http://www.reason.com/blog/show/129511.html

hdhouse said...

eviction and homelessness, particularly for a family is overall as costly as using the emergency room for primary family medicine or preventive medicine in general.

the host of social spending required to get a family off the streets and back on its feet pales to the amount it would cost to just bail them out.

on this, McCain is partly right and this is, at base, something of a good idea.

it still doesn't go anyway in the present allotment of Paulson largesse and I doubt anyone in the current Washington gives a rat's ass about helping any individual for fear that they may be a social liberal and thus little better than cannon fodder for the overseas adventurism.

Original George said...

Madison asks whether the Prodigal Son learned anything. In the long run, maybe not. He admitted that he had done wrong. He was forgiven and given another chance.

I always wonder what would happen if there was a sequel to the story. Does the famine continue? Do the hired men get laid off? Does the father have to sell the other son's parcel? Do the brothers reconcile?

Larry J said...

blake said...
Just let me know when I can stop paying my mortgage....


You can stop paying your mortgage when it's paid off, just as my wife and I have done.

Is this not a form of income redistribution?

Yes -- from the sensible to the foolish and possibly, too, from the middle-class to the rich.


Add to the price the costs involved with having the government renegotiate some 11 million mortgages. Bureaucrats aren't cheap and aren't known for their efficiency.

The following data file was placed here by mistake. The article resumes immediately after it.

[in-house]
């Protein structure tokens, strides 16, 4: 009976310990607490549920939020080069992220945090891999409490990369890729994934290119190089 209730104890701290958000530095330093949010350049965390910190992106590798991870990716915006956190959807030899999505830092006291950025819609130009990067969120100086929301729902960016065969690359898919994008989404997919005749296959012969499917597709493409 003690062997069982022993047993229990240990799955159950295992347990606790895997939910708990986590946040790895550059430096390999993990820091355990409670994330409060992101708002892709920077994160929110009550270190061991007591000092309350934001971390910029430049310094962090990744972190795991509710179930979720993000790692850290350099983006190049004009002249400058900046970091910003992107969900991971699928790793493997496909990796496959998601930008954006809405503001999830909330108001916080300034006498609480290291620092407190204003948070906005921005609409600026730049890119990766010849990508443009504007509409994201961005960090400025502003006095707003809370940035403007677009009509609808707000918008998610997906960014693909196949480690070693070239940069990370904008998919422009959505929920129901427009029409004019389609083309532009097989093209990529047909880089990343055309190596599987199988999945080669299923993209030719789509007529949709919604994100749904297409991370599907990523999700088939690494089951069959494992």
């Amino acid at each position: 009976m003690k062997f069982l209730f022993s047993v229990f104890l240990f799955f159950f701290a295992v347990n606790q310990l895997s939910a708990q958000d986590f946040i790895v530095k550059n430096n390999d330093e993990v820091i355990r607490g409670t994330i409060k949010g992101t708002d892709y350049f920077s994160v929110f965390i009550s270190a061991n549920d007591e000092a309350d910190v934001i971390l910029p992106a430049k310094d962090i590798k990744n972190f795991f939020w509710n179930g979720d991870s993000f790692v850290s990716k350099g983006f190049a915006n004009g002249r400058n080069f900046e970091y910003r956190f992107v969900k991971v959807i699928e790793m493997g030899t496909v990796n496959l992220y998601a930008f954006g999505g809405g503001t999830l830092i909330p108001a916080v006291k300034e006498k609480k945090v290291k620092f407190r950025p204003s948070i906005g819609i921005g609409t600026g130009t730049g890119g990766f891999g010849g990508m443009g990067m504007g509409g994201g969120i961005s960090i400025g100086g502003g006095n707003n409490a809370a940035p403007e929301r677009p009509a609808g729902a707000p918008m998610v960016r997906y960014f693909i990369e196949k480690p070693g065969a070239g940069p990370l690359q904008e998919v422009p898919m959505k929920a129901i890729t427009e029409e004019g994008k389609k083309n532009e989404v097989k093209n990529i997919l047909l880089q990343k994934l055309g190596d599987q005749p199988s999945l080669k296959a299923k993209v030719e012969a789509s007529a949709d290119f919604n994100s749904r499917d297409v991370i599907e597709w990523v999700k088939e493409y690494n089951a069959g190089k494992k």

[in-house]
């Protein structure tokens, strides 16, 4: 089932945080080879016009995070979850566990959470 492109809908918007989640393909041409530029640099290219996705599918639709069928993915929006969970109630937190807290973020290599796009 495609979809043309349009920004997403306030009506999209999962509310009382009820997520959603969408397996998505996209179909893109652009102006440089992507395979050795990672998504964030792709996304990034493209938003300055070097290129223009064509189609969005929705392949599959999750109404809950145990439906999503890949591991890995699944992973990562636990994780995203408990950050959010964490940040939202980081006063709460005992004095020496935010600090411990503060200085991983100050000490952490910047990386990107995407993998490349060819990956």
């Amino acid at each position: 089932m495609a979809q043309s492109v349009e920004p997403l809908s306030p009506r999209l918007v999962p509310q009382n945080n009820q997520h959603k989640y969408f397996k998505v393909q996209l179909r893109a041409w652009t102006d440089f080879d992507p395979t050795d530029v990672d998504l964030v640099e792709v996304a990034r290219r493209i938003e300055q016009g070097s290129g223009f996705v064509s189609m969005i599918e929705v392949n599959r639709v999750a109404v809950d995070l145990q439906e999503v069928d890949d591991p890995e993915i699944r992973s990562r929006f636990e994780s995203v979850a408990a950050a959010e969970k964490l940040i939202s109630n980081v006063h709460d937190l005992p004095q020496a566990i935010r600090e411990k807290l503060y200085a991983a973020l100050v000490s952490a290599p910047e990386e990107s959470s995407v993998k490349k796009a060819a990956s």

In the meantime, those of us who lived within our means and paid off our debts get the priviledge of paying off others' debts as well.

El Presidente said...

The point of the prodigal son is that we all sin and God loves us regardless of our sins and is willing to accept us back into his fold despite past sins. The prodigal son's brother also sinned and was still loved by the father, it just isn't the point of the parable.

A better parable is The Ant and the Grasshopper. The ant worked mightily all summer long to build stores of food so he could survive the winter. The grasshopper laughed and played all sumer long. When fall came, the grasshopper realized that he did not have enough food to survive the winter. The grasshopper had the bird to force the ant to give him some food.

And don't even get me started on Henny Penny.

rhhardin said...

I left a large square of backyard unscythed when I noticed that the rooster seemed to like the seeds that the grass had started putting out.

It's the parable of the rooster and the mower of lawns.

rhhardin said...

Alan Greenspan quote of the day:

“Being able to profit from the loan transaction but transfer credit risk is a boon to banks and other financial intermediaries which, in order to make an adequate rate of return on equity, have to heavily leverage their balance sheets by accepting deposit obligations and/or incurring debt. A market vehicle for transferring risk away from these highly leveraged loan originators can be critical for economic stability, especially in a global environment.”

That would print under The Clouded Crystal Ball as a New Yorker squib.

The actual trouble is that executive types don't understand what the tech types are doing, which is as bad for regulators as for CEOs.

Stability is difficult to analyze, and is another step beyond even knowing how the system works. Namely whether there are any slight perturbations that will grow on themselves or not in such a system.

You don't want there to be any perturbations that can grow on themselves. The wing comes off sooner or later if you miss one.

Larry J said...

A better parable is The Ant and the Grasshopper. The ant worked mightily all summer long to build stores of food so he could survive the winter. The grasshopper laughed and played all sumer long. When fall came, the grasshopper realized that he did not have enough food to survive the winter. The grasshopper had the bird to force the ant to give him some food.

And don't even get me started on Henny Penny.


You might want to throw in the Parable of the Talents as it relates to Obama's stated goal of "spreading the wealth around" verses McCain's goal of growing wealth.

rcocean said...